On 26 May, the Environment Agency published Environmental Influence on Transmission of COVID-19, a 24-page report compiled by the Environmental and Modelling Group for the Scientific Advisory Group for Emergencies (SAGE). Extracts from the Press Release are reproduced below.
A further two reports were also published by Government Office for Science on Coronavirus (COVID-19): scientific evidence supporting the UK government response, and from Scientific Advisory Group for Emergencies on Evidence of environmental dispersion of COVID-19 for different mechanisms. The latter is of more relevance to the reopening of places of worship, and we have posted a separate summary.
Research compiled by the Environmental and Modelling Group for the Scientific Advisory Group for Emergencies (SAGE).
This paper looks at transmission through airborne, droplet and contact routes. It considers the evidence relating to time spent in an environment, distance to the source (2m rule), transmission on surfaces and ventilation as a mitigating factor. The paper was discussed at SAGE meeting 29 on 28 April 2020.
This evidence was often complied very rapidly during a fast-moving response and should be viewed in this context. The paper presented here is the best assessment of the evidence at the time of writing, and the conclusions were formed on this basis. As new evidence or data emerges, SAGE updates its advice accordingly. Therefore, some of the information in this paper may have been superseded at a later date.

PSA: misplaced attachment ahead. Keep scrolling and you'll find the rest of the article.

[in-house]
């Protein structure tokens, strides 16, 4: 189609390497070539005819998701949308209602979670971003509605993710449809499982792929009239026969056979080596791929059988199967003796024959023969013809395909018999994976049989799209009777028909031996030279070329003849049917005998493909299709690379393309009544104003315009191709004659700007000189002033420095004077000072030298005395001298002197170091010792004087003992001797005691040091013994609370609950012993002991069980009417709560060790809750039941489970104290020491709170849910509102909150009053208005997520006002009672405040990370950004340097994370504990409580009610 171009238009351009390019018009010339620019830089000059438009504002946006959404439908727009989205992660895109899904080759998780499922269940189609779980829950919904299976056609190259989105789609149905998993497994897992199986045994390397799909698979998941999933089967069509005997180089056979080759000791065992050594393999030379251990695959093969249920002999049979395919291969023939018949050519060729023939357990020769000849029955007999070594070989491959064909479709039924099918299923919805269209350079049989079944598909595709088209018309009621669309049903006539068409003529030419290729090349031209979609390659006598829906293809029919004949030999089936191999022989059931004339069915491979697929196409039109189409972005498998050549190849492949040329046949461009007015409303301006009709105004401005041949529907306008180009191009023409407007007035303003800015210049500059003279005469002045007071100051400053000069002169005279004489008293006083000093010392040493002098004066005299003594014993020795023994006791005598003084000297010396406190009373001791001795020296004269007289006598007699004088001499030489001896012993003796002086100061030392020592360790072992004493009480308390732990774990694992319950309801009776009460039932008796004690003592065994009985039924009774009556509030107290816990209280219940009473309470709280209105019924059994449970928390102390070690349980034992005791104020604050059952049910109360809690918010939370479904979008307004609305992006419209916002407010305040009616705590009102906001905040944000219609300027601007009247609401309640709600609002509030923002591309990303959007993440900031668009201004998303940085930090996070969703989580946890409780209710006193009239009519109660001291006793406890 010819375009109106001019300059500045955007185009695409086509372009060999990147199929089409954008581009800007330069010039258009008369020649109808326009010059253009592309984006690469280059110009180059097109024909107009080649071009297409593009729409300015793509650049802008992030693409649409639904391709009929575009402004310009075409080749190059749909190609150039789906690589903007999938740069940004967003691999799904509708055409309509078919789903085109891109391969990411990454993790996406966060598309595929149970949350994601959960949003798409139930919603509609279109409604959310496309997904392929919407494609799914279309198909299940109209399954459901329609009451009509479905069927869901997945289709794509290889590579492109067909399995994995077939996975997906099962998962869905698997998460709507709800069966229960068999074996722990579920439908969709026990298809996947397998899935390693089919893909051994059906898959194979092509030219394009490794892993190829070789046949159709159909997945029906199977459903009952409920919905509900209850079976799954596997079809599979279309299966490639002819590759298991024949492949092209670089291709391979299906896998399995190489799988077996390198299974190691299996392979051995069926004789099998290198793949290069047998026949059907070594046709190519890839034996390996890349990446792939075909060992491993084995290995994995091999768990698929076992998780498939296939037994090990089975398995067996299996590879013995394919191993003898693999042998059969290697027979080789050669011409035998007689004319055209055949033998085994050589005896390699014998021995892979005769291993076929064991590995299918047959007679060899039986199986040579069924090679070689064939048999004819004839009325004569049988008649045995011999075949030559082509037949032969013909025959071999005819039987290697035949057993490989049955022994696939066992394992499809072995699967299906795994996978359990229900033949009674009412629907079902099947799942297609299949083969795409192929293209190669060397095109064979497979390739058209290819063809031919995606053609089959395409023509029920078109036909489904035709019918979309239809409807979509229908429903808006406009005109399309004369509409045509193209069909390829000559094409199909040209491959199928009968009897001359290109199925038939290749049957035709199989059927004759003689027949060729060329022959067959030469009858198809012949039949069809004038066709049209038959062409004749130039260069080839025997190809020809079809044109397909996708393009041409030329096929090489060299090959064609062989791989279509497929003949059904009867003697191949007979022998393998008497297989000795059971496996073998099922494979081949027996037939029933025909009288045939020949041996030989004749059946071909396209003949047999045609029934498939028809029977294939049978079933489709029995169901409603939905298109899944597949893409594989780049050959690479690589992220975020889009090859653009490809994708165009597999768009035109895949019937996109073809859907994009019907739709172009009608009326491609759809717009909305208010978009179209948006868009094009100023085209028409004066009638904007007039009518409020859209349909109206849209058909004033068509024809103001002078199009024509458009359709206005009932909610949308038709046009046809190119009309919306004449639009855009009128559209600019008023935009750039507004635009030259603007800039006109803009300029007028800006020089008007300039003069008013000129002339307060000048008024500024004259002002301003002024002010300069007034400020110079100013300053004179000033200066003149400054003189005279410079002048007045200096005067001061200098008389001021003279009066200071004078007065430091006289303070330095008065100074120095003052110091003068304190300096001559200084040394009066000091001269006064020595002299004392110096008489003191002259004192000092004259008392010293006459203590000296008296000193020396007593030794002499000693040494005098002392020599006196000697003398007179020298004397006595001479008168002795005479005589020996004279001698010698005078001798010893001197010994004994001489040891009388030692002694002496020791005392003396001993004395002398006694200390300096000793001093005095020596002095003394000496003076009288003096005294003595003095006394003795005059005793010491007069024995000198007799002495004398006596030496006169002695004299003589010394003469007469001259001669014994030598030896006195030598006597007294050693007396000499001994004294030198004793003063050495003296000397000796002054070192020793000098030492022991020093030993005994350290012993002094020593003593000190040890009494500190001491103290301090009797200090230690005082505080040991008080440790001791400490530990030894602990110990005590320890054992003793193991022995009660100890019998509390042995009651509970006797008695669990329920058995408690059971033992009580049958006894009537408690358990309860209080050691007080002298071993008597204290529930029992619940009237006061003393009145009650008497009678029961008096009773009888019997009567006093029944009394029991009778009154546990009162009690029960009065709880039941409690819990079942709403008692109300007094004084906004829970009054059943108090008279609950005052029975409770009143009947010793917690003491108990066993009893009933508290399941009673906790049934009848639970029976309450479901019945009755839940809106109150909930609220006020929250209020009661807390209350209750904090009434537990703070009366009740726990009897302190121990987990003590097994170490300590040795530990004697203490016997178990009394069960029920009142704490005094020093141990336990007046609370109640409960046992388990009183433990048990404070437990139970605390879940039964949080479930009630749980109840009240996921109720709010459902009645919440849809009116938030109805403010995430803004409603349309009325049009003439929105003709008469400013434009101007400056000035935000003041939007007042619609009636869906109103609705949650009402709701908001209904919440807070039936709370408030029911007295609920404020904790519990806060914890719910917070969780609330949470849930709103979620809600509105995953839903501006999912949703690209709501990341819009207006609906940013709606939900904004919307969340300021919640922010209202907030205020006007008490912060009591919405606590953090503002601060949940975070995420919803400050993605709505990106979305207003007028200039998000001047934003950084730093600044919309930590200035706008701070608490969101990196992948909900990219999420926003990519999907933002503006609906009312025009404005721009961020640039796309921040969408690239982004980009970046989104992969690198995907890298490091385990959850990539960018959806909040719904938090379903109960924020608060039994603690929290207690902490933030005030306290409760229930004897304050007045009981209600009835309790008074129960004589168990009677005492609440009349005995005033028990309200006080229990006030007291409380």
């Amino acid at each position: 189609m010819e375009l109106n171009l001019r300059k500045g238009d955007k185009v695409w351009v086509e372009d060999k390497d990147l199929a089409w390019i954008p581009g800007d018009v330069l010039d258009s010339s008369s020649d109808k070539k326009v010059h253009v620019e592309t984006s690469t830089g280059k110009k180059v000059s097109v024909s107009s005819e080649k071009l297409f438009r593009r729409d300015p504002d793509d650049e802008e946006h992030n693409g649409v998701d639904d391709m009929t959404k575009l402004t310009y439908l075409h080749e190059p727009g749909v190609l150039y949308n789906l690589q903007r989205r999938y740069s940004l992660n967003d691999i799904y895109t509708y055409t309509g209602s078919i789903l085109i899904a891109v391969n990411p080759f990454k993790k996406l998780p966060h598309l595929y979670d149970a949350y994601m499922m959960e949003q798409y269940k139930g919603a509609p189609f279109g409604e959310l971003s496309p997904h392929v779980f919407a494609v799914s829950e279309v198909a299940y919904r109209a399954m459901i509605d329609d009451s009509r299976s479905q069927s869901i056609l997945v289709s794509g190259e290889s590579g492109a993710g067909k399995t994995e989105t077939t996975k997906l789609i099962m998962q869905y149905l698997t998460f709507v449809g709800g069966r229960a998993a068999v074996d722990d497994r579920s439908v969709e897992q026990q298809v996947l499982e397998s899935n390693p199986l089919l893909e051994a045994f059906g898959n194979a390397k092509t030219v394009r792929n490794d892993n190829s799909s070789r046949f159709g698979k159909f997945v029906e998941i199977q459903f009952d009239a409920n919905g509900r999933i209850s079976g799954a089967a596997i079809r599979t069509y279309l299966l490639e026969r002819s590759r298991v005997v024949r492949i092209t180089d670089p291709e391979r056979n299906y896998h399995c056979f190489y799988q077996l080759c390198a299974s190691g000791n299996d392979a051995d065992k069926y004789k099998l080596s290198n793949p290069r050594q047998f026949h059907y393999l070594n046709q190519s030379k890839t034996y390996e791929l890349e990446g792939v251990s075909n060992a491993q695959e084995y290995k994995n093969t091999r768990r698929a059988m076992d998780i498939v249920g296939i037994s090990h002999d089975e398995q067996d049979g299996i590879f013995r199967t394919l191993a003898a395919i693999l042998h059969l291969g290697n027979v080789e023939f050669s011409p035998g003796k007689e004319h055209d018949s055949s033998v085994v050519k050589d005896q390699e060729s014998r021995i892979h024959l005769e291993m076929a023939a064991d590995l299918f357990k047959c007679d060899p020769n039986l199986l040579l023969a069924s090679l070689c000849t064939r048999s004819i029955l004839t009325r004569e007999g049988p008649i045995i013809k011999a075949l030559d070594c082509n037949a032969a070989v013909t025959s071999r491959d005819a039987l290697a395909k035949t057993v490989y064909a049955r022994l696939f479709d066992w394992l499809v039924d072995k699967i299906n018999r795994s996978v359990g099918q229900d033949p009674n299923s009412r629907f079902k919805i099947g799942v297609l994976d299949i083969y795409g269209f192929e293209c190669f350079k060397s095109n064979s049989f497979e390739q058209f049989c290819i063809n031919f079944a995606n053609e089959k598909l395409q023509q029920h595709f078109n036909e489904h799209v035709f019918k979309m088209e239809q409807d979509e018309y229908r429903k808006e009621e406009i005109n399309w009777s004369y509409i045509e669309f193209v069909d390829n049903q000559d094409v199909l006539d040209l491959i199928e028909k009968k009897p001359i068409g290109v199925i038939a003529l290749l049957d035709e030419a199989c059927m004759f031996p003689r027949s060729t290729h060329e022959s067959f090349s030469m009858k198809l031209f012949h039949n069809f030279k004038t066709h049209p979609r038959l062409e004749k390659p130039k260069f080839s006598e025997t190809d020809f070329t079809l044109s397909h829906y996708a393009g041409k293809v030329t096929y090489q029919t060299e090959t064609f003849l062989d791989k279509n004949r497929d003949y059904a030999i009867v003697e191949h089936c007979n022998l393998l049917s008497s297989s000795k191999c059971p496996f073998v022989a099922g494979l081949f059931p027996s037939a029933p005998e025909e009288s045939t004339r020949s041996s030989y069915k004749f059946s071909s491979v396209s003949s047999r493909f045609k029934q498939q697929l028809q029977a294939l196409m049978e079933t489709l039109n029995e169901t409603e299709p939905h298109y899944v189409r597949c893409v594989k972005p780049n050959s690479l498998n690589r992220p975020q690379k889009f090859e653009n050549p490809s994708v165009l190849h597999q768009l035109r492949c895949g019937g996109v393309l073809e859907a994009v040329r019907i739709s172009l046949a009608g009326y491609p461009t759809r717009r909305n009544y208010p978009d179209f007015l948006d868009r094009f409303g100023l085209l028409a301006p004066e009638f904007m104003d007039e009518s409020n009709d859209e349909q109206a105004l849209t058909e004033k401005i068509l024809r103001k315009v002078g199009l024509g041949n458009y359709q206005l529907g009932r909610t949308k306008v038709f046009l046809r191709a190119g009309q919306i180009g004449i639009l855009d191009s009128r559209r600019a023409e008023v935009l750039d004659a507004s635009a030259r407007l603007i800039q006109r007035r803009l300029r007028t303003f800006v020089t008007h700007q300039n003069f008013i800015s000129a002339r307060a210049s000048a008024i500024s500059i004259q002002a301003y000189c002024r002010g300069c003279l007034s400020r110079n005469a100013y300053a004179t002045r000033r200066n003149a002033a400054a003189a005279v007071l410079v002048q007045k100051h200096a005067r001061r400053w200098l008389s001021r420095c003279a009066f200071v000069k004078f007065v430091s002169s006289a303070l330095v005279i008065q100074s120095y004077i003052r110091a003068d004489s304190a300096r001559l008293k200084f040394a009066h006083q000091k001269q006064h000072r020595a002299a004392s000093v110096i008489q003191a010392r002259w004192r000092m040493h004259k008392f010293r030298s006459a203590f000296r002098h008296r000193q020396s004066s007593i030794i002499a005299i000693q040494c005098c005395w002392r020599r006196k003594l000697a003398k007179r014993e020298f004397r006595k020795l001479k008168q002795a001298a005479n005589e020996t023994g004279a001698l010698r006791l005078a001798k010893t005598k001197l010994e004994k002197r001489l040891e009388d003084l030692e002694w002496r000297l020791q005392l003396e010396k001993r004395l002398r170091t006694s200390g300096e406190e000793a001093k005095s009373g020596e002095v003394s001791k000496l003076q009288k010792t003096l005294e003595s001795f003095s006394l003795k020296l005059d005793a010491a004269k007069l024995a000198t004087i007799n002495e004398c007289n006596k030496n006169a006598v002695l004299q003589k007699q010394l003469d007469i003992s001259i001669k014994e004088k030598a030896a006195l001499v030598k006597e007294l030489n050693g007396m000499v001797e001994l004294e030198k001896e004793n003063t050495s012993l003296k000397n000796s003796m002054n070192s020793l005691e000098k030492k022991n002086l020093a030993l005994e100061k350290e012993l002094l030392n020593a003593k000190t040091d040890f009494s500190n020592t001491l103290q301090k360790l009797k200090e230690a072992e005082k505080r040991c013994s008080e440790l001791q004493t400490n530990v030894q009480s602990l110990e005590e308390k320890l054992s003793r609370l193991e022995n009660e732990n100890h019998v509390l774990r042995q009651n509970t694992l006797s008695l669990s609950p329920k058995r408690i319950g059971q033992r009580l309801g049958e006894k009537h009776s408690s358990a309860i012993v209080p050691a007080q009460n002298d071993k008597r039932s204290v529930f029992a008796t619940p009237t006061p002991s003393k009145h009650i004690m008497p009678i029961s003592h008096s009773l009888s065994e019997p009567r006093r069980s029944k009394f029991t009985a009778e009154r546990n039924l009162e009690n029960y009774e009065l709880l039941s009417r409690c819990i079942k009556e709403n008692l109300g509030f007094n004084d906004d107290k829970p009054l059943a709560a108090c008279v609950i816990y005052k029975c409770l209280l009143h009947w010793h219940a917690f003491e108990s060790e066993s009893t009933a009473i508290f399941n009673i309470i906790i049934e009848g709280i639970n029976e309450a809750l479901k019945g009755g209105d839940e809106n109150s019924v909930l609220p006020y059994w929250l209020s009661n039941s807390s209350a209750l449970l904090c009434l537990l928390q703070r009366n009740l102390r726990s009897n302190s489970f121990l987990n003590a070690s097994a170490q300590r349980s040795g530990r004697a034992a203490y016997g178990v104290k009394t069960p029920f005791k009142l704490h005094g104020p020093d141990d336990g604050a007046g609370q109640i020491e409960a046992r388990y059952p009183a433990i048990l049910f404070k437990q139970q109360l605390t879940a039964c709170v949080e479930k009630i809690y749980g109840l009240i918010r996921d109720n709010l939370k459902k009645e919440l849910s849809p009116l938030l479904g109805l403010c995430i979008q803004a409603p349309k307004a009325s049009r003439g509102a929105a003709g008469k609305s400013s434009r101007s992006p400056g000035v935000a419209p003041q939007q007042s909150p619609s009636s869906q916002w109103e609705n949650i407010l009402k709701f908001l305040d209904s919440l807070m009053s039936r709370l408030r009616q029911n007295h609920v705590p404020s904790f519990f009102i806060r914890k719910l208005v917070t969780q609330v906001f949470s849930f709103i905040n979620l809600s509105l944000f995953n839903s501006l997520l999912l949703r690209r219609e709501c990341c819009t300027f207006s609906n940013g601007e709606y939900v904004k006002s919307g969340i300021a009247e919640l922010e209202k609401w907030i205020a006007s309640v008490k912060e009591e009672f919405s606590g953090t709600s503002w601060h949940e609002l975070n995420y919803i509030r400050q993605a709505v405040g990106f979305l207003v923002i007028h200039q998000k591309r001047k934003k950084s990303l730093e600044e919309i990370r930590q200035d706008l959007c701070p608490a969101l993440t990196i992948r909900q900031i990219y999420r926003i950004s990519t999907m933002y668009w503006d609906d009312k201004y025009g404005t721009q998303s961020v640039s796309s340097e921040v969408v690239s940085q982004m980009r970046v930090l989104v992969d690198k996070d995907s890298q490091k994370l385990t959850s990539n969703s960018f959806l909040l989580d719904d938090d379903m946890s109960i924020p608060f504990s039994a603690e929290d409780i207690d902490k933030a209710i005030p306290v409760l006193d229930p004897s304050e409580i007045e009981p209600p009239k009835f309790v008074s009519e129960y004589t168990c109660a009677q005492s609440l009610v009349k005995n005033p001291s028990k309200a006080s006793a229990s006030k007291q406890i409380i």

The 24-page version published on 26 May includes: Annex 1: Ranking workspaces by risk, Spatial and environmental typology , and a copy of the paper Environmental contamination and risk of infection for SARS-CoV-2, Marco-Felipe King et al. These have been omitted from the 15-page version, current at 28 May.
Our post A sage appraisal of COVID-19 reviews the reports published by government on 26 May which have been considered by SAGE.